CROWD SOURCING SUSTAINABLE FISHING SOLUTIONS
The Walton Family Foundation needed to more effectively increase environmentally sustainable fishing practices across the globe.
Context Partners identified nine indicators contributing to the success of FIPs and created a diagnostic tool for in-field use to reduce impacts like pollution and bycatch.
WE SPENT TIME WITH FISHER FOLK ON THEIR BOATS, AND OBSERVED THE MULTI-TIERED PROCESSES BY WHICH FISH MAKE THEIR WAY FROM THE WATER TO STORES AND RESTAURANTS.
More than 85 percent of the world’s fisheries have been pushed to or beyond their biological limits, according to the World Wildlife Fund. To ensure the long-term viability and sustainability of global fishing, multiple stakeholders involved in the industry—fisher folk, retailers, producers and NGOs—have established alliances called Fishery Improvement Projects (FIPs) to set standards and goals to improve specific challenges that fisheries face, including bycatch and overfishing. Working with the Walton Family Foundation, which has established a Fishery Improvement Partnership Fund, Context Partners was asked to find ways to make FIPs more successful and effective.
Our crowd-sourced research took us to the East and West Coasts of the U.S., and to the Gulf of Mexico, where we spent time with fisher folk on their boats, and observed the multi-tiered processes by which fish make their way from the water to stores and restaurants. We studied the supply chain to understand the needs, problems and challenges of stakeholders, observing that fishing practices are diverse and distinct, from the types of nets used to value added processing. This research, including 50 interviews with community partners on seafood supply chains, exposed the gaps and opportunities in the current practices used by FIPs.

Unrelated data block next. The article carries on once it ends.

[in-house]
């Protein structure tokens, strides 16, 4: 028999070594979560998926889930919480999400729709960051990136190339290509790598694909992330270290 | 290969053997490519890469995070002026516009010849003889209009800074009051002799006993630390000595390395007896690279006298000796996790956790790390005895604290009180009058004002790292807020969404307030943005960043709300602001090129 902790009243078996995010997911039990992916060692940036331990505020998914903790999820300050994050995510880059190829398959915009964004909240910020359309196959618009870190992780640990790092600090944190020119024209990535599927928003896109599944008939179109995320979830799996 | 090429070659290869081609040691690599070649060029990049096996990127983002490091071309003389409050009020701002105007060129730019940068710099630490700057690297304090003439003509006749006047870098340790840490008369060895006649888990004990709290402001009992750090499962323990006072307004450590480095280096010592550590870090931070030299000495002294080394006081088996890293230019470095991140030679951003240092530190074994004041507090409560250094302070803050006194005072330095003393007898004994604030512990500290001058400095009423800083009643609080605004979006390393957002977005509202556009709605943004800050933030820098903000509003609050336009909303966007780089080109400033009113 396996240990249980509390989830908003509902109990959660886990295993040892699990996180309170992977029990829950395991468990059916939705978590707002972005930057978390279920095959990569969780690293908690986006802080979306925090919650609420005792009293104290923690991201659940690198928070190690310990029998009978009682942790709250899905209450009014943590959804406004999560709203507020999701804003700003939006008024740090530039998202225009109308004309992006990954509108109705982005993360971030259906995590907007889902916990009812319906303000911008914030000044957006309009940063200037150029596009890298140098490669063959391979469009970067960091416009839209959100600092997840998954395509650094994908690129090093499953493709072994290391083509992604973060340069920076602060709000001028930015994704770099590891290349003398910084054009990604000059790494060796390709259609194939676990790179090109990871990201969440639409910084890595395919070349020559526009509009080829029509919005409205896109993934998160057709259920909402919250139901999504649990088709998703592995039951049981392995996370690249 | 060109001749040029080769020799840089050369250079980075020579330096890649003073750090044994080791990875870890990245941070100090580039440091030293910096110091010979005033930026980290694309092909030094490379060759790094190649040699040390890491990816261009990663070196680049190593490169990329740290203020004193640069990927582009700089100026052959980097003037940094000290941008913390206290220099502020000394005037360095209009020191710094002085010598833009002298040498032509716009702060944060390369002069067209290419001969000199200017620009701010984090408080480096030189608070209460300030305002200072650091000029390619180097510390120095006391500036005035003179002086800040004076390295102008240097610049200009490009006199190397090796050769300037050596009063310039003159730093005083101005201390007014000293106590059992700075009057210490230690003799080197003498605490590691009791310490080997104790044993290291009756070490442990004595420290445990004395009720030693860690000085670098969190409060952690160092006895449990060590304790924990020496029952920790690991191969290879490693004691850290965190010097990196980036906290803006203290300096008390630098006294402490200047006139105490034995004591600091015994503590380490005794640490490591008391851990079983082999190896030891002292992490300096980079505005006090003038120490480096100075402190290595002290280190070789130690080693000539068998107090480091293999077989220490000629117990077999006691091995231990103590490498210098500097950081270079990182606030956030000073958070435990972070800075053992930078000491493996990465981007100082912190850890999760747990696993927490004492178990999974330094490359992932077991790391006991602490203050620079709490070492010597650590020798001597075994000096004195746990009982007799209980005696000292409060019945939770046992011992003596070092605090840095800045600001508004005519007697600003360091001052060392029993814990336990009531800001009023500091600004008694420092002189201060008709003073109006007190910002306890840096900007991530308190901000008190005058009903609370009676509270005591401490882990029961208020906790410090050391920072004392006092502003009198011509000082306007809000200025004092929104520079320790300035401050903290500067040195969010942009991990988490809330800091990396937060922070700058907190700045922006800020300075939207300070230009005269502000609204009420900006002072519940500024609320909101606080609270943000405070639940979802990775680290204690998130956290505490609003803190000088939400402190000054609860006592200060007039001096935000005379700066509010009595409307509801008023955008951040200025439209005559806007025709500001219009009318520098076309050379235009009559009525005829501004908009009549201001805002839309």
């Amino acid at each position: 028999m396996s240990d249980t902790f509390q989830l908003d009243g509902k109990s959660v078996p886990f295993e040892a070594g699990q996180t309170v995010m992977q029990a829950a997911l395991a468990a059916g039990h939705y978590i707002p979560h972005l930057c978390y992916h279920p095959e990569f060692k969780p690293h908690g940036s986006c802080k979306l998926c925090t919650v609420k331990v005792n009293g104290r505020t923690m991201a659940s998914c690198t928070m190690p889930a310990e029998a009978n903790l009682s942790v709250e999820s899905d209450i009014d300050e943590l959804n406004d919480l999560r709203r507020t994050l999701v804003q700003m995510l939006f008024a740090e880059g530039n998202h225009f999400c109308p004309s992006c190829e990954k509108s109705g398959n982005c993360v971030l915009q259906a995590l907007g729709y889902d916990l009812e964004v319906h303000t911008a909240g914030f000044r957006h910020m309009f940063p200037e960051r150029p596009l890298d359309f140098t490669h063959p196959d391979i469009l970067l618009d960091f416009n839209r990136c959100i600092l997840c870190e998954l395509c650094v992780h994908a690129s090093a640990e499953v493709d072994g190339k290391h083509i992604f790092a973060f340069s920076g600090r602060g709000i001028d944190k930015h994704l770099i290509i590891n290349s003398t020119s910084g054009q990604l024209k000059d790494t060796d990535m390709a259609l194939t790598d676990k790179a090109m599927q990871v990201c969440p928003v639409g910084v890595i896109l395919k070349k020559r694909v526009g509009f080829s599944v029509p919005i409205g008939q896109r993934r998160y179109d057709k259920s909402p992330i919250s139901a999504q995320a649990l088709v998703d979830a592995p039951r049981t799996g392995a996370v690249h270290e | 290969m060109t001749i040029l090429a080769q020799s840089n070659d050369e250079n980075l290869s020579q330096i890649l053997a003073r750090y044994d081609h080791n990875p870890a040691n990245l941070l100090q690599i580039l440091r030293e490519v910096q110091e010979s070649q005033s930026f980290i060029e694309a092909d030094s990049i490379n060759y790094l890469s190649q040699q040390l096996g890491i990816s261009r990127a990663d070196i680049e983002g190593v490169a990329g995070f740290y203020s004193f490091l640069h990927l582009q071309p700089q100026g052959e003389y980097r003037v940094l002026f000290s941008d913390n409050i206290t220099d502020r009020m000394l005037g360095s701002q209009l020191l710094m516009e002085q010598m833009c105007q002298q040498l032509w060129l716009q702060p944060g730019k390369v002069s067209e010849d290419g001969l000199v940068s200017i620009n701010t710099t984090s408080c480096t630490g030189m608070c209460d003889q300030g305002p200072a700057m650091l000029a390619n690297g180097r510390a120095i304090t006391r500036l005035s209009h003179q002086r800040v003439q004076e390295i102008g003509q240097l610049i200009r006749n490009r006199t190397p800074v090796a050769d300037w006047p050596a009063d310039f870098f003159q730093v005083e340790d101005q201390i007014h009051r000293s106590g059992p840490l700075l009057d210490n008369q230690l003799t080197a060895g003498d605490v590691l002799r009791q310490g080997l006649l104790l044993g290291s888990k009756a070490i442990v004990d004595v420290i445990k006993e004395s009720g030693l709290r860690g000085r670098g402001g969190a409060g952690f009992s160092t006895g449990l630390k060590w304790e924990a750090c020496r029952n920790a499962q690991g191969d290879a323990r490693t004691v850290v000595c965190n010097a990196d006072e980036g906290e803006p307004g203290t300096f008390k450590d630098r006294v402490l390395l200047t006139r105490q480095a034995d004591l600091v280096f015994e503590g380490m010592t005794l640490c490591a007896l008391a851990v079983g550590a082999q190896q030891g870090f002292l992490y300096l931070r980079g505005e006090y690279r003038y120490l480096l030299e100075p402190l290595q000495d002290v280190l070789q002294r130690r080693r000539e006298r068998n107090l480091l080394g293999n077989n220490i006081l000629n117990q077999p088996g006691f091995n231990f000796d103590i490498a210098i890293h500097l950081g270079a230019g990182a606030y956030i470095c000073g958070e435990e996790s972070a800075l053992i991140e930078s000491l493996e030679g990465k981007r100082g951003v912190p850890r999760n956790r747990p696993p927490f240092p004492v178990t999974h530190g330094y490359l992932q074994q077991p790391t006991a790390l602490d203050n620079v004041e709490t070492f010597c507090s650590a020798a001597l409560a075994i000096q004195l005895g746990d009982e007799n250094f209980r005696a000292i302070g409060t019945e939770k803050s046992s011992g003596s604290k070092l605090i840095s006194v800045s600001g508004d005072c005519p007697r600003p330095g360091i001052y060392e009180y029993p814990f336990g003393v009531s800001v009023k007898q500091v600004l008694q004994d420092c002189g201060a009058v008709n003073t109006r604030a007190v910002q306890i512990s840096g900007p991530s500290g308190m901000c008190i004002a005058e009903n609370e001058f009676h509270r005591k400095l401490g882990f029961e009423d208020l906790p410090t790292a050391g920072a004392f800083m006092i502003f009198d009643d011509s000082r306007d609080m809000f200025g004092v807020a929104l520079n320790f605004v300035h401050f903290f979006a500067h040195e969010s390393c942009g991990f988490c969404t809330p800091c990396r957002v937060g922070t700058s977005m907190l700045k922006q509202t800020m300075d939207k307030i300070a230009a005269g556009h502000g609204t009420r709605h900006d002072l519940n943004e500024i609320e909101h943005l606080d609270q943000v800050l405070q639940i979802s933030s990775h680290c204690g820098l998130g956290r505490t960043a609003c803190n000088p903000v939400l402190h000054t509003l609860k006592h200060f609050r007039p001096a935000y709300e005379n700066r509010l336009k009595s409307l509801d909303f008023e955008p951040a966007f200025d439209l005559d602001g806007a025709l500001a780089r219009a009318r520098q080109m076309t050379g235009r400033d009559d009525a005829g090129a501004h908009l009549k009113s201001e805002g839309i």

To help the fishing industry and FIPs meet their sustainability goals, Context Partners devised a health diagnostic tool for organizations to define success, root out inefficient and redundant efforts and implement sustainable and scalable practices. The tool is built around nine indicators that measure a FIP’s level of health. These include: the presence of an NGO coordinator or community manager; open communication; government engagement and a premium buyer. These indicators are important because they break down how a FIP can benefit from the qualities deployed by the most successful FIPs to date.
The second phase of the project is to refine this prototype by working across the sector to increase the access to information and exchange among FIP implementers and stakeholders.
With this project and others, Context Partners has built a solid body of knowledge and expertise in marine conservation and fisheries, using our community-centered design approach to help make our oceans more sustainable, improve the lives of fisher folk and the best practices of the global and complex fishing industry.